Even when you're healthy, your body is a mucus-making machine, churning out about 1 to 1.5 liters of the stuff every day. Most of that mucus trickles down your throat and you don't even notice it.
However, there are times when you do notice your mucus -- usually not because you're producing more of it, but because its consistency has changed.
"Typically, the mucus changes character. It gets thicker," Johns says. "When it has mass effect you feel it, and when you feel it, you want to get rid of it." Some people just naturally have thicker, stickier mucus than others.
It generally takes a bad cold, allergy, or contact with something irritating to throw your body's mucus production into over-action.
For instance, during an allergic response to an offending trigger, such as pollen or ragweed, mast cells in your body squeeze out a substance called histamine, which triggers sneezing, itching, and nasal stuffiness. The tissue of the mucus membranes starts leaking fluid, and your nose begins to run.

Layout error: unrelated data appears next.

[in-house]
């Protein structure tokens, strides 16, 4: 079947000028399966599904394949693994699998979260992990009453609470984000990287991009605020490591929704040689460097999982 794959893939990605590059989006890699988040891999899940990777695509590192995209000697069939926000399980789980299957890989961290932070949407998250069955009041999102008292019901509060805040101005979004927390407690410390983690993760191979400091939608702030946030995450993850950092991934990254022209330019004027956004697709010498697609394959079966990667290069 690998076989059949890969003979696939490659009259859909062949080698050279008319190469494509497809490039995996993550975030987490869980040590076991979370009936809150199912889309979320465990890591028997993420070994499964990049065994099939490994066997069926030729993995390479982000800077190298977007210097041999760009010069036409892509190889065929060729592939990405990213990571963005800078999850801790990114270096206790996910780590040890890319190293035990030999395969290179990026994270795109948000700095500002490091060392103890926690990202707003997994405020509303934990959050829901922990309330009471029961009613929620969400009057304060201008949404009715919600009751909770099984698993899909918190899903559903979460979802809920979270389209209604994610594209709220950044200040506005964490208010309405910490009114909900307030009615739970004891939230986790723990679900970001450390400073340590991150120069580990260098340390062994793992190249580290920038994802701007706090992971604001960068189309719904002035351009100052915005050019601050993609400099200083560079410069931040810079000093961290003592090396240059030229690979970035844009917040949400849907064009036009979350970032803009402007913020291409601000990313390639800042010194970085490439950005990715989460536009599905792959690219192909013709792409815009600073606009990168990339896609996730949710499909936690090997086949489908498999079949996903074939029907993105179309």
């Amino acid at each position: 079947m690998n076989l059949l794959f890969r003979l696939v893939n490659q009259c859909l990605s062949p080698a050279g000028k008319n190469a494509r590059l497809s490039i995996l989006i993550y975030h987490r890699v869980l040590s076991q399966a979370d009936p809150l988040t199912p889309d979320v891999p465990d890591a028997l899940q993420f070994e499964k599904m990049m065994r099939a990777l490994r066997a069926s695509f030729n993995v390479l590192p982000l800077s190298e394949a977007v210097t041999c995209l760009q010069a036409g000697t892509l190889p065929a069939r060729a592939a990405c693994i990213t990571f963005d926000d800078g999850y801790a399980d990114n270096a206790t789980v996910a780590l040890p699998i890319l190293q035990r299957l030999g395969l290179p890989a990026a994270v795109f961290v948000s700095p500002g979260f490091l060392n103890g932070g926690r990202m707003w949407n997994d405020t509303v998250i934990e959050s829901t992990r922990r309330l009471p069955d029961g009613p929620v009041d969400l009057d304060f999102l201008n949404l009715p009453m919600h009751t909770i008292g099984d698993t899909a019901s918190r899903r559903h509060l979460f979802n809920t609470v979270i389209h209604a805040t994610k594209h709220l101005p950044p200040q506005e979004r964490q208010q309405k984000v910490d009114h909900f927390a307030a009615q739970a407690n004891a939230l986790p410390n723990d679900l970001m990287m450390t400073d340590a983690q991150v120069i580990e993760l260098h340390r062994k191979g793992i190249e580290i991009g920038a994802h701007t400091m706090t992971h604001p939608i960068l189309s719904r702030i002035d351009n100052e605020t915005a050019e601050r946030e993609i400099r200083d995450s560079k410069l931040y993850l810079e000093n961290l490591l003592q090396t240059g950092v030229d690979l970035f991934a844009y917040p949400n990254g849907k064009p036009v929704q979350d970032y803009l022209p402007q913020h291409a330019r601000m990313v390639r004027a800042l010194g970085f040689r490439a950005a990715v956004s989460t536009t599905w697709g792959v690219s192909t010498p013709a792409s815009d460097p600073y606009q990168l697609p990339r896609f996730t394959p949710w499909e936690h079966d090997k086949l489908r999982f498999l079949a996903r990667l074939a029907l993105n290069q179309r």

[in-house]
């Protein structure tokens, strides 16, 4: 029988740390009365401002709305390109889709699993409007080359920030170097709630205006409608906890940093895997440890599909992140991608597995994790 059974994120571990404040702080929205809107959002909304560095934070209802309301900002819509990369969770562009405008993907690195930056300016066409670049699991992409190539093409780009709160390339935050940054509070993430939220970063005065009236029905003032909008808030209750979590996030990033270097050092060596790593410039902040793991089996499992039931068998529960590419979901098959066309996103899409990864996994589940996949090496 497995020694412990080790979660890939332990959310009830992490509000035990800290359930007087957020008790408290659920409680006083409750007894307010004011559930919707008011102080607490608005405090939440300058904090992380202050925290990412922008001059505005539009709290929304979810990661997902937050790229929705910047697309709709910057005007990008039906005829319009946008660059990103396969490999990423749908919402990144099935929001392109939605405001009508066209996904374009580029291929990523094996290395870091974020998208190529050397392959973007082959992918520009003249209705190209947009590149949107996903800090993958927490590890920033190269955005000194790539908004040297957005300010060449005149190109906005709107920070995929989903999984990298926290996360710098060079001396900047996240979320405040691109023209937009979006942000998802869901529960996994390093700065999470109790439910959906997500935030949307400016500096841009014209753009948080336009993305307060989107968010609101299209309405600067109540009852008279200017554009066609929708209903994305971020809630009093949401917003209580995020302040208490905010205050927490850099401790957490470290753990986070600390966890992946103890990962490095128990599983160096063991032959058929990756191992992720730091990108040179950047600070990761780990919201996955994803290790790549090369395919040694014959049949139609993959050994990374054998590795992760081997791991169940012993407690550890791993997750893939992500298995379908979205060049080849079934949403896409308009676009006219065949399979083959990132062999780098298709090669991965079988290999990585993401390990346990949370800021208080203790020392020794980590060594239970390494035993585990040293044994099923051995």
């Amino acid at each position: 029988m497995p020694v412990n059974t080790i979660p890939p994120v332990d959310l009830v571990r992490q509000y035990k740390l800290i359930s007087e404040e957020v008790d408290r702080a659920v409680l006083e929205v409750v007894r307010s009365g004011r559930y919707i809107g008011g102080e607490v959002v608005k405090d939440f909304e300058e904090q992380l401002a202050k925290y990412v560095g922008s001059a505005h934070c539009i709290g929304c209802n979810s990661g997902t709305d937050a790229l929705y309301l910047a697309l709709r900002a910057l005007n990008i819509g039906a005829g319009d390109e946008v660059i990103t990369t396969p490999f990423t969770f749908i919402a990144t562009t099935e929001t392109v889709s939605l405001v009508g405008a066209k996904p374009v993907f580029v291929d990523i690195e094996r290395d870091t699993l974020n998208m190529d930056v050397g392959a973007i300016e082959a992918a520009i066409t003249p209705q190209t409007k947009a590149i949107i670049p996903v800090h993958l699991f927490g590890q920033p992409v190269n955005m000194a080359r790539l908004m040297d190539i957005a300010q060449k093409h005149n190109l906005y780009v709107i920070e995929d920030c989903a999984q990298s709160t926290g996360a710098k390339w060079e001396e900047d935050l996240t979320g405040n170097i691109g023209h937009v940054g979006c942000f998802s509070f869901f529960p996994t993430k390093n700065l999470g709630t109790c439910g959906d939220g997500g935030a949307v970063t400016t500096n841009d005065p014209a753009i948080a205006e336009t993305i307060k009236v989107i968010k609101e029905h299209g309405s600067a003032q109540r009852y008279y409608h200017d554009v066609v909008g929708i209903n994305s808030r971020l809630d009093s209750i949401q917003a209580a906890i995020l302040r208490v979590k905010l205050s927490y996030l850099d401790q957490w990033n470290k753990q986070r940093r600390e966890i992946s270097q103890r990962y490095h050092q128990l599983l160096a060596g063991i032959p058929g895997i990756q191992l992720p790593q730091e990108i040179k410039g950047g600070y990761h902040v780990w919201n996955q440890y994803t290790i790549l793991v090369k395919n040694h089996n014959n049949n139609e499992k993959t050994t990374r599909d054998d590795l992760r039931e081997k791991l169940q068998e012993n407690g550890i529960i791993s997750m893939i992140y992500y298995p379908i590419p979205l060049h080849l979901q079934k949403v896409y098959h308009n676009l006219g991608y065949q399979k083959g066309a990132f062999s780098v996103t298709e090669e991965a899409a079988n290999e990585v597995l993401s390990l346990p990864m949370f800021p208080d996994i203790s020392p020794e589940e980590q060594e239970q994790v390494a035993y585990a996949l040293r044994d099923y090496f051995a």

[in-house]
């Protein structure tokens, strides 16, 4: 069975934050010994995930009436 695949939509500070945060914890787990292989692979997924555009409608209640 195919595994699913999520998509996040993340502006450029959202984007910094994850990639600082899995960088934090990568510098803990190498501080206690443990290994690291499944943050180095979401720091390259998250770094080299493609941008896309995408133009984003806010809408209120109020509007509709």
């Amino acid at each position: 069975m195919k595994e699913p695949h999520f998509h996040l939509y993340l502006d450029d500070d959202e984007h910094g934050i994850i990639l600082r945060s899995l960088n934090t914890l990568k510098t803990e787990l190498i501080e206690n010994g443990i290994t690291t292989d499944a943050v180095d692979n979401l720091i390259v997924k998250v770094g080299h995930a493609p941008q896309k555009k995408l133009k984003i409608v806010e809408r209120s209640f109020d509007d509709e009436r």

Drinking milk may also make some people produce more mucus. Kao says that's due to gustatory rhinitis, a reflex reaction that's triggered by eating. Gustatory rhinitis is also why your nose runs when you eat hot peppers. Milk proteins cause the same type of response in some people. But although you may feel like you have more phlegm, you're not going to worsen a cold by drinking a glass of milk, Johns says.